SystemVerilog Race Condition Challenge

If there’s one thing I’ve learned since coming to Mentor early last year, it’s that the SystemVerilog language gives developers options for writing one line of code a lot of different ways. As one of the Product Engineers responsible for Questasim SystemVerilog support, the variety is impossible to ignore.

Take something as simple as assigning a new value to a logic property in your testbench. You could use a continuous assignment for that. Unless maybe you prefer a procedural assignment? Can’t decide between blocking or non-blocking? How about a procedural continuous assignment with an assign or force instead? But then where do you put it? An always* block? Or maybe an always_comb? Or you could fork threads from an initial block and use level or edge sensitive events to control when it happens. And… oh… I see the value is coming from a variable in a clocking block. Hmmm…

Get the idea? There’s a lot of different ways this could go. And why do all these options matter?

Race conditions.

Race conditions – non-determinism created where a variable is written and/or read by multiple threads simultaneously – are a big reason why all these options matter. It’s not too bad for design engineers because the requirement of synthesizable RTL cuts down the possibilities. But for verification engineers it’s a different story. Race conditions for us can be an absolute nightmare. There are so many ways to code race conditions into a testbench; truly insidious ways that can take hours, even days to diagnose, understand and fix.

Given the importance of understanding how non-determinism and race conditions can wreak havoc in a development team, we thought it’d be fun to put out a challenge to see how well we all understand them. I’ve been working on a code example with fellow Mentor Product Engineer Scott McClain that includes the types of race conditions we help customers debug. Beyond the usual boring code snippets, we’ve coded races in a sports theme that covers…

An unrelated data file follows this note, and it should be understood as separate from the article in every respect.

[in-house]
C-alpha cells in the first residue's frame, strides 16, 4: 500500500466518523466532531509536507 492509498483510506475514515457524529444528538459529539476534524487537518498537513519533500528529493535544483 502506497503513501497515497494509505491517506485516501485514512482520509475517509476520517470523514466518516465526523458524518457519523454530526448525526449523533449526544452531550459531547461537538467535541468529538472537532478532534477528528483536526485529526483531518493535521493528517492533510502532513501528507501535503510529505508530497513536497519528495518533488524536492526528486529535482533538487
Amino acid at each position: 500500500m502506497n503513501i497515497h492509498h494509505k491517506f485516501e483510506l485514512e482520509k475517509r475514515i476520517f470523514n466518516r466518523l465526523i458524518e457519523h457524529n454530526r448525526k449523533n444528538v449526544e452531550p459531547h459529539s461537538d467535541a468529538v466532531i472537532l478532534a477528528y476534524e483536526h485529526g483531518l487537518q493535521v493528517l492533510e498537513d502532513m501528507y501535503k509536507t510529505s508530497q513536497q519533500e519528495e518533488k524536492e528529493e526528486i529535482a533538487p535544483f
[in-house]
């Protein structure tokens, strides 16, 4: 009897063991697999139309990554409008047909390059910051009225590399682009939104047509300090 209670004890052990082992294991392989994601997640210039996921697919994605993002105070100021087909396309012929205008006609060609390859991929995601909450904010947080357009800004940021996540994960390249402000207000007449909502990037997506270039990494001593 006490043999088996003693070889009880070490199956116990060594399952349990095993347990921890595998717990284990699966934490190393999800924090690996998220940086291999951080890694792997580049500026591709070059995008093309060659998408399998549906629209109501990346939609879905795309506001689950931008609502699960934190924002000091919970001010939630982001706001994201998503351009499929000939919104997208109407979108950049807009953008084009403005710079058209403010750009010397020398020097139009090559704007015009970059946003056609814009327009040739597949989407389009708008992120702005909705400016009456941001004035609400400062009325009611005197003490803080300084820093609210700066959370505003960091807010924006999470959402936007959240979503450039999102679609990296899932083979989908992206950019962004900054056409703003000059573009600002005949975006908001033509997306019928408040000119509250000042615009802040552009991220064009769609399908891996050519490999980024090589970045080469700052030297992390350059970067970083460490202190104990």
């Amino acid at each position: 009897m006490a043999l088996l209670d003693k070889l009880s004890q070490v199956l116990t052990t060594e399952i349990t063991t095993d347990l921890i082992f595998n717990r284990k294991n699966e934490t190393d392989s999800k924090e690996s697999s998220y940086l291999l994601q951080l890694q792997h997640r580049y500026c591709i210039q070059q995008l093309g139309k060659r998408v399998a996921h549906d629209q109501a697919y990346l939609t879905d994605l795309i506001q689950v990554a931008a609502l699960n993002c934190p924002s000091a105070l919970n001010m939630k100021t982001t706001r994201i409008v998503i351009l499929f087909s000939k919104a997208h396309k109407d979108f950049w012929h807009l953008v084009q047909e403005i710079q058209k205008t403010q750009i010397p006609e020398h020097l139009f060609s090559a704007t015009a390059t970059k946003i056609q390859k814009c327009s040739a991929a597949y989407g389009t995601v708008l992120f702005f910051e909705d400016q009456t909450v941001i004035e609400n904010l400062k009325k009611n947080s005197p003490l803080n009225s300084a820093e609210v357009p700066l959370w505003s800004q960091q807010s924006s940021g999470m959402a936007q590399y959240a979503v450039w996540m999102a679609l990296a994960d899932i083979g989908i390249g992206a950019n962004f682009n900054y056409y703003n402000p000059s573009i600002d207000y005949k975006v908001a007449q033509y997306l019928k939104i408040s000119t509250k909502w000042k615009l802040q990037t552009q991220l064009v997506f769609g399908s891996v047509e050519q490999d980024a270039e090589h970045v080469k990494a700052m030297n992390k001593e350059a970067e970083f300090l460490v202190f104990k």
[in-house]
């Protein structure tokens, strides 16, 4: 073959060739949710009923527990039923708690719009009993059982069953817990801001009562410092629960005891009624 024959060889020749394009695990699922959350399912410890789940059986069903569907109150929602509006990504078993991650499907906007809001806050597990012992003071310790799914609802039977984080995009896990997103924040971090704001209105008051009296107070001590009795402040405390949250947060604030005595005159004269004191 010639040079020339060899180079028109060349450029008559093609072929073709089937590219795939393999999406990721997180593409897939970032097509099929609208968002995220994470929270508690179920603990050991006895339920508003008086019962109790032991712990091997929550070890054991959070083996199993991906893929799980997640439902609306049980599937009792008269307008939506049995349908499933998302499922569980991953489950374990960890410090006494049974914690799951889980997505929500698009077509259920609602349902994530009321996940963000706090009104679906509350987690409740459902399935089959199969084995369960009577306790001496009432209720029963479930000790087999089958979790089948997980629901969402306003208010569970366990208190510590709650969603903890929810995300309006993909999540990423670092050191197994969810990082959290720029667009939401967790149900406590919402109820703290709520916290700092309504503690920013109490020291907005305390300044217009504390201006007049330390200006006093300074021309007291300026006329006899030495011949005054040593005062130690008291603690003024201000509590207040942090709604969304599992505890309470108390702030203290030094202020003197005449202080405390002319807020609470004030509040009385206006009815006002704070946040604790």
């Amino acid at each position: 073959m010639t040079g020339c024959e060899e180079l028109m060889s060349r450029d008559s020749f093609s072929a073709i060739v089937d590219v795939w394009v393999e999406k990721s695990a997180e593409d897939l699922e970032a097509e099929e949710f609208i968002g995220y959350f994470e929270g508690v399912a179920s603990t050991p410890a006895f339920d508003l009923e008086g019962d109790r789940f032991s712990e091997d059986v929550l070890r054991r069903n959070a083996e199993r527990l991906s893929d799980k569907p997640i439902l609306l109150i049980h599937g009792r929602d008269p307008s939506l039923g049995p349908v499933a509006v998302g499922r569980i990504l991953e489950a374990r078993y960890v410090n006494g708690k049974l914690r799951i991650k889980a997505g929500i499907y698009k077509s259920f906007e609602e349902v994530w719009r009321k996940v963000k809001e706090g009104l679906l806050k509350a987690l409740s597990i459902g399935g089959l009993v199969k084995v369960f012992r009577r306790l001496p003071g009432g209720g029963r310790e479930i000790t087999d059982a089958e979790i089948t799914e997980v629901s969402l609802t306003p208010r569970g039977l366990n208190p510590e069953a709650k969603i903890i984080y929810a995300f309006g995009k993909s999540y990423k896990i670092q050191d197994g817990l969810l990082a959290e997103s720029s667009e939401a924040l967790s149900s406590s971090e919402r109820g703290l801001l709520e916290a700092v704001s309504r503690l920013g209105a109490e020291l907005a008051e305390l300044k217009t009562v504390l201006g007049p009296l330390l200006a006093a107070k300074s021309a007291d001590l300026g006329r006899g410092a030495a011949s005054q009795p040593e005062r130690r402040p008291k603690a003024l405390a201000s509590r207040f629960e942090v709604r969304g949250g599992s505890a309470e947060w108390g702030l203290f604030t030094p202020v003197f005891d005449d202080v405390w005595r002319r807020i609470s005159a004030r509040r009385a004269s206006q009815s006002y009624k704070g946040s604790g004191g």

• Basketball (blocking and non-blocking assignments)
  • Ping-pong (unknowns at time 0)
  • Football (incomplete sensitivity lists)
  • Track and field (fork/join)
  • Baseball (assignments in multiple threads)
  • Hockey (edge sensitive events)
  • Cricket (named events)
  • Weight Training (procedural force/release)
  • Volleyball (NBA functions)
  • Beach time! (procedural and continuous assignments)

If you’re a student, design engineer, verification engineer, team lead or even a manager who appreciates a challenge, this is for you. Here’s how to get started:

Some of the races are easy to spot, others not so much. A couple aren’t technically races but they produce an ambiguous result. For all of them, do the best you can; on your own, with a colleague, with a classmate or turn it into a challenge for your team.

If you simulate the code, I’ll warn you that some code snippets will evaluate the way you expect and others won’t. But keep in mind that this is less about understanding how races are evaluated and more about recognizing and avoiding coding habits that result in races. In short, this is a static analysis exercise that doesn’t really require a simulator. You could do it on paper.

In a follow-up, we’ll post a response in a couple weeks so you can see how you did. That answer key – complete with colour commentary – will come from resident SystemVerilog language expert Dave Rich. Dave’s been helping folks in the design/verification communities for a long time when it comes to language usage so his coding recommendations will be something we can all look forward to.

Again, here’s the link to EDA Playground to get started.

See you back in a few weeks!

-neil

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